Fishless Filter Cycle

  • #1
I have learned so much here about tank cycling, I wanted to share back my own recent (ongoing) cycling adventures with the hope that this little log will help someone else.

A little background:
I am in my first year of fish keeping, and building my 3rd tank, a 22 gallon long planted hi tech tank. The tank is currently hardscaped with rock and wood built on egg crate, but I am not yet ready to plant, and there is no substrate in place yet. While planning and buying plants, I decided to get a jump and attempt to cycle my filter, an Oase biomaster 350 thermo. This filter is a beast, and rated well over the size of this tank, so I am pretty excited to see what it can do.

I loaded the filter with about 2 kg of Biohome media, filled the tank with dechlorinated water and went for a fishless cycle. I am not in a real hurry because I am still working out the planting plan, and decided to document things as they went along. Here is what is happening so far:

Day 1
Tap water parameters:
Ammonia from the tap reads 0.25
Nitrites and Nitrates are 0
pH 7.0
KH 2-3
GH 3-4
TDS 85
Temp: 82 F
Two air stones running 24/7
Lights off
CO2 off
No substrate, no plants
Dechlorinator is API tap water conditioner
Testing is API

I am dealing with pretty soft water here in the PNW of the US. Chloramines leave trace ammonia, and not allot of minerals.

I had no ammonia on hand to start, so added 1/4 tsp of fish food to start. Then, 5 ml of Stability daily for about a week. This produced nothing measurable.

Day 5
Got some Fritz Fishless Fuel in the mail and dosed the tank to 2 ppm ammonia, still adding 5 ml Stability daily. Still nothing for about another week.

Day 10
Squeezed a filter sponge from a small established tank into the water column, and seeded the filter trays with some gravel and filter media from another established tank. My other tanks are small so not much seeded media was available. Continued daily dosing 5 ml Stability and occasionally adding a tiny pinch of fish food to the water column (every few days).

Day 17
13 days after dosing ammonia to 2 ppm with the Fritz Fuel, we have some action with an ammonia reading of 0.25 ppm! I thought this was pretty cool, so I ran a panel:

Ammonia: 0.25 ppm
Nitrites 2.0 ppm
Nitrate: 5.0 ppm
Phosphate: 0.25 ppm
PH: 7.0
KH: 3 dKH
GH: 4 dGH
TDS: 121 ppm
Temperature: 85 Degrees F

Looks like this cycle is on it’s way after 13 days of Ammonia and Stability. I was feeling pretty cavalier and decided to up the ammonia, and dosed to 3ppm. Mistake. This led directly to my pH crashing the next day. It might have happened anyway, but I think dosing 3 ppm was an error.

Day 18:
Ammonia: 2 ppm
Nitrite: 2 ppm
Nitrate: 5.0 ppm
KH: 1 dKH
PH: 6.0

Because I read this forum, I knew that this pH crash was a possibility and knew what to do:
- put a handful of crushed coral into the filter to get my water buffer back (nitrification is an acidic process that eats KH and lowers pH, slowing the cycle)
- performed an 80% water change to remineralize the water column
- lowered the temperature to 82 F
- added 5 ml of Stability

Retesting immediately after this, Ammonia reads 1.5 ppm, KH still at 1, and pH bounced back right away to 6.8.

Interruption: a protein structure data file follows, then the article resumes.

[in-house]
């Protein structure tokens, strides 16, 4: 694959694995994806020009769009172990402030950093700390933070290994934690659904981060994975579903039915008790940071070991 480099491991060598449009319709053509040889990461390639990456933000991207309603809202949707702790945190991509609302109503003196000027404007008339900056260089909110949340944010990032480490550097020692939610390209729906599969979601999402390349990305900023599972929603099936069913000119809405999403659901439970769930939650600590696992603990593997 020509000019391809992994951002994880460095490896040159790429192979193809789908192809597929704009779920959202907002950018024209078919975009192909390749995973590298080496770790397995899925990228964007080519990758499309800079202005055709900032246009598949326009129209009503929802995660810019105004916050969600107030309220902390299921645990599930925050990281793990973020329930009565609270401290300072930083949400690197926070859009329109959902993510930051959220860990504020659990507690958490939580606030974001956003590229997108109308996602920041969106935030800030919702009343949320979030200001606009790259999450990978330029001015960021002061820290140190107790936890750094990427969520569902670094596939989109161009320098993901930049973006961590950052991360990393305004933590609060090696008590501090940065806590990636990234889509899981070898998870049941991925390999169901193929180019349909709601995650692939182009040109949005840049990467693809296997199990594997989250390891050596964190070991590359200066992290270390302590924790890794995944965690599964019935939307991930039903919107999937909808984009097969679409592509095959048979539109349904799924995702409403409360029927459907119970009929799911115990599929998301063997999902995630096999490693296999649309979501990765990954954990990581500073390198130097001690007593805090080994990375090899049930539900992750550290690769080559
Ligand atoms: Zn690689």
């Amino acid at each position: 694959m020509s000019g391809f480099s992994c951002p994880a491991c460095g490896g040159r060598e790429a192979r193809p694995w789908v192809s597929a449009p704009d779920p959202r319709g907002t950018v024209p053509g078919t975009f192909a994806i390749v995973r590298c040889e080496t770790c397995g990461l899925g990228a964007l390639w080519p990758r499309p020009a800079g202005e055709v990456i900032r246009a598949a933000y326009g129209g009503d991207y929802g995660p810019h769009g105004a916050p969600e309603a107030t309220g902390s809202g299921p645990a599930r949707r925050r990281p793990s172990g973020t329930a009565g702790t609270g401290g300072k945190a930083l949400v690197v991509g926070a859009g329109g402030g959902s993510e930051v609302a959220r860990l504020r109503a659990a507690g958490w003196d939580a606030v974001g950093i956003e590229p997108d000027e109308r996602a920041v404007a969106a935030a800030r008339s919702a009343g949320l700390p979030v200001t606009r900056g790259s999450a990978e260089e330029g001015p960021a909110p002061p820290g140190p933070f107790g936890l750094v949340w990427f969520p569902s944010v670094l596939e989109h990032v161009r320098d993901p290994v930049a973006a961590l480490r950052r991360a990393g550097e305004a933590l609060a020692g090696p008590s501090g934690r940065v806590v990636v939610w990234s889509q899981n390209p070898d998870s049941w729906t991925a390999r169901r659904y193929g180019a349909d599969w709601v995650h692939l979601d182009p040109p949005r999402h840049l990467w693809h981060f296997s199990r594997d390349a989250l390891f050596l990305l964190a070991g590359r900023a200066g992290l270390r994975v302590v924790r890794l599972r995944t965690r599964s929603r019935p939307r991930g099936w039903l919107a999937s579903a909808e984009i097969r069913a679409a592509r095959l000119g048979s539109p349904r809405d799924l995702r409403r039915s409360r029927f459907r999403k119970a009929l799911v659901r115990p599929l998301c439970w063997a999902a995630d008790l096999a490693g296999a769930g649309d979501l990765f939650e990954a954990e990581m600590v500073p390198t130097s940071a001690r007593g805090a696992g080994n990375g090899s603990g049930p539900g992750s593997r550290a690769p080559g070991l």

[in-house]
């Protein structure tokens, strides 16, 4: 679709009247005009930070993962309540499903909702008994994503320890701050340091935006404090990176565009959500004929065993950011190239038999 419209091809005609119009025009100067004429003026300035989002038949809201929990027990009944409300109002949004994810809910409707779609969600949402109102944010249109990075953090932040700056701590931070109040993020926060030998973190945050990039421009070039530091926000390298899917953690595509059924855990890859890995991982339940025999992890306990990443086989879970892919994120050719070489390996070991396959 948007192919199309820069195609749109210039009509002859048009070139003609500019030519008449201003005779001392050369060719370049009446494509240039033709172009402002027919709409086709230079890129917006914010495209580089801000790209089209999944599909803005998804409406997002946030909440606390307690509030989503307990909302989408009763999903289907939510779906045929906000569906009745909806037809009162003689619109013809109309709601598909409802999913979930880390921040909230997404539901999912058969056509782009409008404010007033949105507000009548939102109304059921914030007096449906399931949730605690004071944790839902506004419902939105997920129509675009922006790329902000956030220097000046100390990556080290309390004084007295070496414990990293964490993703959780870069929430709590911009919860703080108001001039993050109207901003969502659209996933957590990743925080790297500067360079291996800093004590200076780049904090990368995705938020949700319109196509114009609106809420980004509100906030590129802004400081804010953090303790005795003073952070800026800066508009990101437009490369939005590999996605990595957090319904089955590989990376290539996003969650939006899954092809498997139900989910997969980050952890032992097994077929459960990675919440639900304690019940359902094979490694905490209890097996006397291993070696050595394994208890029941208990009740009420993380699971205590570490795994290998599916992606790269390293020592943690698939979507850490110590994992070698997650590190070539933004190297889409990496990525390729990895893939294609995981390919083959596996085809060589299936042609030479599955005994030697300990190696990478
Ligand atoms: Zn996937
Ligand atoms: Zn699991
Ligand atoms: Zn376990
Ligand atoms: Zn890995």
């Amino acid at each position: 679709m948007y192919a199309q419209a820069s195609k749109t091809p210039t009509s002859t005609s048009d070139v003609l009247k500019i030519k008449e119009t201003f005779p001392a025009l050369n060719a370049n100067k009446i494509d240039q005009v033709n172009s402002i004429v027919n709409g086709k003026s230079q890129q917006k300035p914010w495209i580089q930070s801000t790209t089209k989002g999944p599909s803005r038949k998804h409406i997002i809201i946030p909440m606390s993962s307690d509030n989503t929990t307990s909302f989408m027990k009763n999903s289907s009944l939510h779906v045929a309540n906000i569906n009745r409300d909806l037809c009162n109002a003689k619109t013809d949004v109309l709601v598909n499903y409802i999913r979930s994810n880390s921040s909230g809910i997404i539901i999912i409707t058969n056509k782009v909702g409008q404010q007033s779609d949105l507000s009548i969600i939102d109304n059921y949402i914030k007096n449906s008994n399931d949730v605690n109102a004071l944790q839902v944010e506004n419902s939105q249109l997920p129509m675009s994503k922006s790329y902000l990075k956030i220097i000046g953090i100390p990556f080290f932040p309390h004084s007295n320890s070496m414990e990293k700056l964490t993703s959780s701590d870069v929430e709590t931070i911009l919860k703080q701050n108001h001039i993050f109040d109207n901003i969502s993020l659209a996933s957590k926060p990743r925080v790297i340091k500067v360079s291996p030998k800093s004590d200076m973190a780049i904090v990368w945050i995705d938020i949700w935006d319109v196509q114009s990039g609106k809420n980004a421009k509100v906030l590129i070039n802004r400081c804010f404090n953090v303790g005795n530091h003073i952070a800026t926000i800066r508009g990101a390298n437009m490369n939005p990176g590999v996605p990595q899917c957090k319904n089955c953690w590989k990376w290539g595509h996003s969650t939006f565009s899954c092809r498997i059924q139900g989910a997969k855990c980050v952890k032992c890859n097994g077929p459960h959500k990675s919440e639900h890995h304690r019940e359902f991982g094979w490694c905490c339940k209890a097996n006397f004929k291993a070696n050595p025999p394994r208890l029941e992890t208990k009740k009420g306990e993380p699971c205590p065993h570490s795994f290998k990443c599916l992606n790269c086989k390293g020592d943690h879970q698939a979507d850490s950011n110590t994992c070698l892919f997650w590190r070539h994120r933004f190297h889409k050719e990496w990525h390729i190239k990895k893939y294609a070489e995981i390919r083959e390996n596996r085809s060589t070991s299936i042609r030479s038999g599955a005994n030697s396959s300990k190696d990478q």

Day 19
By morning, pH had recovered to 7.2, KH 3, and GH to 6. Ammonia was down to 0.25, so my assumption is a cycle stall was averted. My takeaway here is I got greedy by dosing Ammonia to 3 ppm too soon with such a lean buffer (KH), and I avoided a bullet here.

I dosed ammonia to 1 ppm and decided to maintain that dose till nitrites measure zero.

Day 21
Ah, nitrites. I realized that I have been misreading the nitrite tests, and they have likely been off the chart instead of the 2 ppm I thought I was reading this whole time. Those shades of purple are hard to distinguish! Again, thanks to this forum I learned about diluted testing and ran a batch of diluted tests for nitrites:

1:0 - off chart
1:1 - off chart
1:4 - off chart
1:5 - off chart
1:9 - 0.5 ppm (confirmed with re-test)
1:19 - 0.0 ppm

0.5 ppm x 10 = 5.0 ppm nitrates. I know this is not entirely (remotely?) accurate but it is something to work with.

I decide to do an 80% water change and got the nitrites down to 2 ppm, and plan to maintain ammonia dosing at 1ppm till nitrites process to zero.

Day 23 (TODAY)
Two days later, patience pays off and my nitrite test is sky blue zero, my ammonia is bright yellow zero, and my nitrates are slowly climbing at 30 ppm. I am stoked that this cycle is working! I now believe that I just need to slowly grow my fledgling colony by gradually dosing more ammonia and only upping the dose as nitrites clear.

I assume that my nitrAtes will continue to climb, and I am not sure how high nitrate levels will effect my cycle. My current plan is to do water changes once nitrates read bright red, or > 80 - 160 ppm, and keep them in check throughout the rest of this cycle with water changes. Does this sound reasonable? Does anyone know how climbing nitrates will effect the cycle?

Thanks for reading, I hope this information is helpful to someone going through the same thing.


  • #2
climbing nitrates are signalling the end of the cycle, just do small to medium water changes to get them down, but if you ant to be sure, do a water change, then add ammo. and if it registers, then wait 24 hours and if its gone, then your tank is cycled

  • #3
Perfect. Thank you for posting this. I am sure your experience is going to help others understand how important it is to continually test and even do water changes during a fishless cycle as needed. By catching the pH drop and replenishing the minerals as quickly as you did you prevented a slowdown in the process.

Starting low and gradually building up the bacteria by gradually increasing the amount of ammonia being added is basically what happens when others slowly increase the stock in a tank so in my humble opinion what you are doing is the best way to do it. Allowing the bacteria to catch up with the amount of ammonia being added keeps our bacteria from being overwhelmed.

The fact that you also added fish food along with the bottled ammonia is something I recommend for all fishless cycles. I think it helps build a stronger more natural cycle and should prevent issues once fish are added.

I think nitrates would have to get very high before causing issues but I will recommend you try to keep them down to 40 or so with water changes. Not only will the water changes get the nitrates down but will also replace minerals.